2011 first-person shooter round-up

News Ryan Lambie 24 Feb 2011 - 18:13

As both Bulletstorm and Killzone 3 arrive, we take a look at some of the other big-name first-person shooters due to appear in 2011...

Two very different takes on the FPS genre, Bulletstorm and Killzone 3, hit the shelves today. And as they go head to head to compete for our time and attention, there are numerous other shooters all set to arrive over the remainder of the year.

From online, class-based shooters like Brink to the all-out anarchy of Duke Nukem Forever, 2011 looks like a vintage year for the FPS genre. Here’s a round-up of this year’s most prominent shooters…

Bulletstorm

Out today, People Can Fly and Epic’s ferociously violent Bulletstorm takes a size twelve boot to the first-person genre, adding arcade-style combos and outlandish weaponry. Channelling some of the anarchic, crass energy of the old Duke Nukem franchise, the game has received hugely positive reviews.

Release: Out now.

Killzone 3

The previous Killzone featured some stunning graphics, and was rightly applauded as one of the PS3’s finest exclusive titles. Oddly released on the same day as Bulletstorm (that is, today), it’s a very different experience from People Can Fly’s knock-about offering, though it’s received similarly warm reviews so far.

Release: Out now.

Homefront

March is a busy month for the FPS genre, and Kaos Studios’ Homefront will be the first to appear. Written by John Milius, the game is set in a near-future America overrun by North Korean troops.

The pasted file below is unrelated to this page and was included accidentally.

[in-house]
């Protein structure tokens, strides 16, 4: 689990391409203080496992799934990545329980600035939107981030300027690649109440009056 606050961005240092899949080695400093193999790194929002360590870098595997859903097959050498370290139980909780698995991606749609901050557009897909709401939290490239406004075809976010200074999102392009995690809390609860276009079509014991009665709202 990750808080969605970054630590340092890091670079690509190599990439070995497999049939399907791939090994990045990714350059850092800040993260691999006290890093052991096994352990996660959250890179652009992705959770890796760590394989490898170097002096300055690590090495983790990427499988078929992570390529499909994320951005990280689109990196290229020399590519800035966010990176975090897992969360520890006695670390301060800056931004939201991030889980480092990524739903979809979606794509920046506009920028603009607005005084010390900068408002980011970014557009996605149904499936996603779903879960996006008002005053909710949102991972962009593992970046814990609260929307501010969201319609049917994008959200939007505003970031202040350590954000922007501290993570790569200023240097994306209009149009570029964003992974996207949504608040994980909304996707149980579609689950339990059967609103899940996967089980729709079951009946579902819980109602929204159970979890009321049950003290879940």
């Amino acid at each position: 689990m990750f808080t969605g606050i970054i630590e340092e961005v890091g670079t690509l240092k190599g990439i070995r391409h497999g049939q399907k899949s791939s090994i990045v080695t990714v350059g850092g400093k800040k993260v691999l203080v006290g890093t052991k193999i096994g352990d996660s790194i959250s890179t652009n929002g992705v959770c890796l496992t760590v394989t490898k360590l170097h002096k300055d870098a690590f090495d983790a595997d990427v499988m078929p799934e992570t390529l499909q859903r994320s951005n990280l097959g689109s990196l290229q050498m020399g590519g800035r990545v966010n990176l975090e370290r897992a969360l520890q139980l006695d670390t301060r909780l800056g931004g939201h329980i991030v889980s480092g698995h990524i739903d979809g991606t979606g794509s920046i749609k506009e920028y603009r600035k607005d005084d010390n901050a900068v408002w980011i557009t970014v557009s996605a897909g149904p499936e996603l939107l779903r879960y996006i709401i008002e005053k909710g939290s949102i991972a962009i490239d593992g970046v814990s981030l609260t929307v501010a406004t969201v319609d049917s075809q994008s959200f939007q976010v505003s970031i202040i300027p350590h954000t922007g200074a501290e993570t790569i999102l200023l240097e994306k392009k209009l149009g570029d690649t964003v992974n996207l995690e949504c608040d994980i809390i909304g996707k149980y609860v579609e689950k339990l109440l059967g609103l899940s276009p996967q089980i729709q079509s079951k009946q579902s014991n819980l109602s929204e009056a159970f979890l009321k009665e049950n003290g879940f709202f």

As brave resistance fighters, players will engage in a war of attrition, using guerrilla tactics to loosen the occupying forces’ steely grip. Of all the shooters scheduled to appear this year, Homefront is something of an underdog – it doesn’t have the weight of a big-name franchise behind it, and in spite of the presence of the mighty Milius (the writer behind the thematically similar movie, Red Dawn), its setting and plot aren’t exactly boundary-breaking.

Early signs, however, point to an entertainingly solid FPS, full of epic scripted sequences and a 32-player multiplayer mode that may just tempt players away from the year’s bigger-name shooters.

Release: 18 March

Crysis 2

Crytek’s gorgeous-looking FPS franchise returns with an equally baroque sequel, this time penned by respected sci-fi author Richard Morgan. Switching location from leafy jungles to a concrete cityscape, the high-tech suits and weapons are still in evidence, and as the new gameplay video to arrive demonstrates, it looks as stunning as we’ve come to expect from Crytek.

Release: 25 March

Brink

An online shooter that throws MMORPG elements into the mix, Brink could well prove to be one of the best multiplayer FPS experiences of the year. It features hugely customisable characters and weapons, classes that can be switched at any time, and objective-based gameplay that favours strategy and cooperation over pure aggression. We’ll be taking a closer, hands-on look at Brink next week on Den of Geek.

Release: 26 March

Conduit 2

The original Conduit didn’t exactly blow critics away, but as one of the few exclusive Wii FPS shooters, it’s perhaps inevitable that developer High Voltage would return with a sequel that aims to build on the foundations of the first game.

Mixing a globe-trotting offline campaign with a 12-player multiplayer mode, Conduit 2 will introduce character classes, suit upgrades and customisable weapons.

Nintendo’s white brick isn’t the platform of choice for most FPS acolytes, but Conduit 2 may be a ray of hope for those looking for a change from Black Ops Wii or the retro delights of Eurocom’s (surprisingly good) GoldenEye remake.

Release: 22 April

Duke Nukem Forever

A game that most of us thought we’d never see, the stricken Duke Nukem Forever has been rescued from obscurity by Gearbox Software, who’ve lovingly nursed 3D Realms’ project through to completion.